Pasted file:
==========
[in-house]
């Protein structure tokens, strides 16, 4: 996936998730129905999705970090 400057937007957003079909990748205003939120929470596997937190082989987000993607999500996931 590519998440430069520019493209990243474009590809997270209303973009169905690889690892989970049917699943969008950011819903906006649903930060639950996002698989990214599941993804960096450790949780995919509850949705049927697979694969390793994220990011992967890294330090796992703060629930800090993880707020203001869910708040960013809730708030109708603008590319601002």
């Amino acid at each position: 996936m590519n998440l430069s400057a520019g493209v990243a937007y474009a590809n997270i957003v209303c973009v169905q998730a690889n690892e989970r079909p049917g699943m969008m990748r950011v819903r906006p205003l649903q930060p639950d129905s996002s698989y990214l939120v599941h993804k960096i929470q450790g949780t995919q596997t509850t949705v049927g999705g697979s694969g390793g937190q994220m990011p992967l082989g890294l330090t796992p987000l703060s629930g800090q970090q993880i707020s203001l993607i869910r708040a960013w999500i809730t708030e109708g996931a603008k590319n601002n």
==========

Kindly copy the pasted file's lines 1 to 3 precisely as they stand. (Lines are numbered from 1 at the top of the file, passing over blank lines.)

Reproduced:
[in-house]
């Protein structure tokens, strides 16, 4: 996936998730129905999705970090 400057937007957003079909990748205003939120929470596997937190082989987000993607999500996931 590519998440430069520019493209990243474009590809997270209303973009169905690889690892989970049917699943969008950011819903906006649903930060639950996002698989990214599941993804960096450790949780995919509850949705049927697979694969390793994220990011992967890294330090796992703060629930800090993880707020203001869910708040960013809730708030109708603008590319601002």
């Amino acid at each position: 996936m590519n998440l430069s400057a520019g493209v990243a937007y474009a590809n997270i957003v209303c973009v169905q998730a690889n690892e989970r079909p049917g699943m969008m990748r950011v819903r906006p205003l649903q930060p639950d129905s996002s698989y990214l939120v599941h993804k960096i929470q450790g949780t995919q596997t509850t949705v049927g999705g697979s694969g390793g937190q994220m990011p992967l082989g890294l330090t796992p987000l703060s629930g800090q970090q993880i707020s203001l993607i869910r708040a960013w999500i809730t708030e109708g996931a603008k590319n601002n």